2. I miss Israel, such a beautiful country. Thank you for sharing.

  3. Well they have at least one predator – humans. I used to work with a guy that would hunt wild boar every year or two up north.

  4. […] giraffes, elephants and more. Ever since my run-ins with the ferocious and savage swine in both Nachal Kziv and Nachal Ga’aton I have been excited to see inanimate representations in ancient […]

  5. […] engraving reminds me of the the life-size Roman soldier in regalia carved into the cliff wall at Nachal Kziv – something not many people know about (which can be seen HERE). Leaving the heights with its […]

  6. […] the dry streambed filled with boulders. Nachal Sarach is a short stream that begins not far from Abirim Fort, feeding winter rain runoffs into Nachal Betzet which drains to the Mediterranean Sea near Rosh […]

  7. How many documented attacks on humans have we heard about boars attacking people? Zero? Thought so. Time to stop maligning wild animals, especially seeing that we humans are destroying their ever-shrinking habitat.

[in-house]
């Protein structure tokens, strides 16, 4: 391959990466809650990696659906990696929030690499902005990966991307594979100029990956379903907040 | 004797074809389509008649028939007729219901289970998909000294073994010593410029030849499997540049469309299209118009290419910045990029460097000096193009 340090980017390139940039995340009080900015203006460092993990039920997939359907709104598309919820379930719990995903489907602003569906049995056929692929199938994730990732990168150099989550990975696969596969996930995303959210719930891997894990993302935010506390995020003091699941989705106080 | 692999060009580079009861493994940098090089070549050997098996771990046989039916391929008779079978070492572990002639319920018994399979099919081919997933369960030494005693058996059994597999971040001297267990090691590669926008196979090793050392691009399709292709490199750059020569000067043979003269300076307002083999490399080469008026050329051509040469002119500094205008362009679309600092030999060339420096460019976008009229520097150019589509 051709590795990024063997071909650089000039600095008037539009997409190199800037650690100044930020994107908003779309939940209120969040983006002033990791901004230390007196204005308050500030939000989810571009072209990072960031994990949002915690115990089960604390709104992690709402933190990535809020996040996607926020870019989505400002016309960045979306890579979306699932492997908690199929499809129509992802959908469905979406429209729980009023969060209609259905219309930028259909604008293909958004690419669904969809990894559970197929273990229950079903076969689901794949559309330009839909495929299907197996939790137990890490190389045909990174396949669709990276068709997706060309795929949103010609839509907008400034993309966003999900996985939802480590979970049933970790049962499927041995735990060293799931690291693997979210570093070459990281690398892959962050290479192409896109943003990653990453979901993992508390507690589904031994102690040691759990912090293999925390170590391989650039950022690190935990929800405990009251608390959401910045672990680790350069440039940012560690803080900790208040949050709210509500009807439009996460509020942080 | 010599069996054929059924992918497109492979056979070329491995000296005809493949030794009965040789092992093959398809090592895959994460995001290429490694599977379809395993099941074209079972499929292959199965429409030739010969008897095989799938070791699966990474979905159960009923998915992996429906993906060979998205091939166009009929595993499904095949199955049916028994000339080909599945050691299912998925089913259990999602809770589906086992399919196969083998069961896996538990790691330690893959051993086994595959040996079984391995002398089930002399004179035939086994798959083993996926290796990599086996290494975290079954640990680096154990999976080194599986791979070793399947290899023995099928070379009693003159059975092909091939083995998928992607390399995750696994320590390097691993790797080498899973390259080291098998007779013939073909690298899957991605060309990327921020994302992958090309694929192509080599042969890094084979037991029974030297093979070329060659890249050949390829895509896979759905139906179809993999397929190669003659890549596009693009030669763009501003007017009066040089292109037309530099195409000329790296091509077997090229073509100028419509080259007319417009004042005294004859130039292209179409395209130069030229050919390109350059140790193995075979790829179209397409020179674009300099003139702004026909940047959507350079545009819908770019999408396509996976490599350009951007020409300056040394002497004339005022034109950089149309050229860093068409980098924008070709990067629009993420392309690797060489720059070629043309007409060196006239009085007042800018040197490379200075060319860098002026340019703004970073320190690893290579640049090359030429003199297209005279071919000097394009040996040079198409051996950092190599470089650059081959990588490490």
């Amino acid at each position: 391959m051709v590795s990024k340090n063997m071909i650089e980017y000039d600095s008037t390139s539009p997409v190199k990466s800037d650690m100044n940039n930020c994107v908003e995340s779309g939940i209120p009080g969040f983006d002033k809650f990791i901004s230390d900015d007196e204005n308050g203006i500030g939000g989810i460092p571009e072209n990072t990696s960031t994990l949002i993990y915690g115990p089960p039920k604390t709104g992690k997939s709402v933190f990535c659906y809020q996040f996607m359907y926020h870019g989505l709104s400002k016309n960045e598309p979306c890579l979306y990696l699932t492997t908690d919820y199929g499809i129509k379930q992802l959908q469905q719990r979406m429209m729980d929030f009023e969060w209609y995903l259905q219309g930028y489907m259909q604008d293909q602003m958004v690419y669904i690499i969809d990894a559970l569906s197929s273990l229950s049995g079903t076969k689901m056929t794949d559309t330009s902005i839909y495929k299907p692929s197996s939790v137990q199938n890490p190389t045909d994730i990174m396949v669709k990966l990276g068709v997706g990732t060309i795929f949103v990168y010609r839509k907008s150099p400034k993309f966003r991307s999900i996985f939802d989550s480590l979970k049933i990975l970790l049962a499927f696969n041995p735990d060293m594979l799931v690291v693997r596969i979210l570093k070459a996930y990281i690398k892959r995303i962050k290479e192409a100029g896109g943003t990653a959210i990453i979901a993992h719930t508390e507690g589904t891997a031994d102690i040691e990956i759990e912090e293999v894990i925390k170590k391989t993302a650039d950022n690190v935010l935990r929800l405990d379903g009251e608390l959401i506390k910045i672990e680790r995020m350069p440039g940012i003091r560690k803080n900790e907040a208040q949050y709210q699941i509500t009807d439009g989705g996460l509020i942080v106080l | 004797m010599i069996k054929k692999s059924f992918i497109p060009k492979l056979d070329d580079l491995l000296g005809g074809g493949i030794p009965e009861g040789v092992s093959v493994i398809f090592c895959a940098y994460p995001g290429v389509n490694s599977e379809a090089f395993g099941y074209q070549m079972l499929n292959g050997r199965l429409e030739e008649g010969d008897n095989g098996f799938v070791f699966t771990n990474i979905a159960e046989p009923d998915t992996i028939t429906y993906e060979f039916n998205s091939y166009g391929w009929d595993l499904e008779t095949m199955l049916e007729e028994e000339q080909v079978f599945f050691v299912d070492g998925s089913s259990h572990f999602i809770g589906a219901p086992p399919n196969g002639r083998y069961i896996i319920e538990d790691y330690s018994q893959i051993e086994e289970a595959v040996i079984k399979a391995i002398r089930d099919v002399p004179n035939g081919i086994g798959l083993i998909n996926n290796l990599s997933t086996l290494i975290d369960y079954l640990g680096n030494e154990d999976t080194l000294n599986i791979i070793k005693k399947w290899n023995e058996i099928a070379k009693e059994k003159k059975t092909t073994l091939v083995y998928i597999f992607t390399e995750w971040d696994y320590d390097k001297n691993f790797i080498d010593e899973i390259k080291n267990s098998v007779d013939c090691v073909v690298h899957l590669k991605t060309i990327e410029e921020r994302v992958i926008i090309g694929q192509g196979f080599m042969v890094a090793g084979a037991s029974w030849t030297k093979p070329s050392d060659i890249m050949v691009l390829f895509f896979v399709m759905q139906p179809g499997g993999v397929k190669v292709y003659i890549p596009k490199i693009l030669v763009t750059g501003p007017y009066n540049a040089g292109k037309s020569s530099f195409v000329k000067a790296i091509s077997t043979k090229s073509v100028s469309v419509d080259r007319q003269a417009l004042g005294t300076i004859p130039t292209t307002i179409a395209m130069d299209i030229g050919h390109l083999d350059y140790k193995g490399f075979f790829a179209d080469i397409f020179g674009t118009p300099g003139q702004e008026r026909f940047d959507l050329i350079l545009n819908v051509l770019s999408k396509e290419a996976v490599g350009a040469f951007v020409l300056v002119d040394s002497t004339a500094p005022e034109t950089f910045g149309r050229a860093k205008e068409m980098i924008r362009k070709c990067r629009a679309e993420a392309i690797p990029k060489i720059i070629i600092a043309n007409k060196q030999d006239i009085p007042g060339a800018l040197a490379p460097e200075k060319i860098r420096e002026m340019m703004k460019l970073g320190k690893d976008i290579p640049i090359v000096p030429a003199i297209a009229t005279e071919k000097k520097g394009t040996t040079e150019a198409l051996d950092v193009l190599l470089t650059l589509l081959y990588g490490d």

• I wouldn’t say that there are zero attacks, but yes, they aren’t as aggressive and extreme as I portrayed them. But then again, because of their size and ability, there is the potential of serious harm which is quite frightening – especially when dealing with mother sows. So, while on paper they seem quite safe, close encounters with them can be quite scary. Also, the wild boars in Israel are bigger proportionately to the rest of the wildlife. Middle Eastern climate calls for smaller animals than the northern European and Asian counterparts, yet, due to introduced genetics brought in by the Philistines thousands of years ago, the wild boars we have in Israel are unusually large. That being the case, they have no real natural predators, save the occasional pack of wolves and perhaps a bold hyena. That self-assurance makes the wild boar an even more frightening character, for they are largely untouchable. All that being said, I do agree with you that we as humans are guilty of destroying their habitats, as well as the habitats of other species. We must put more effort into conservation.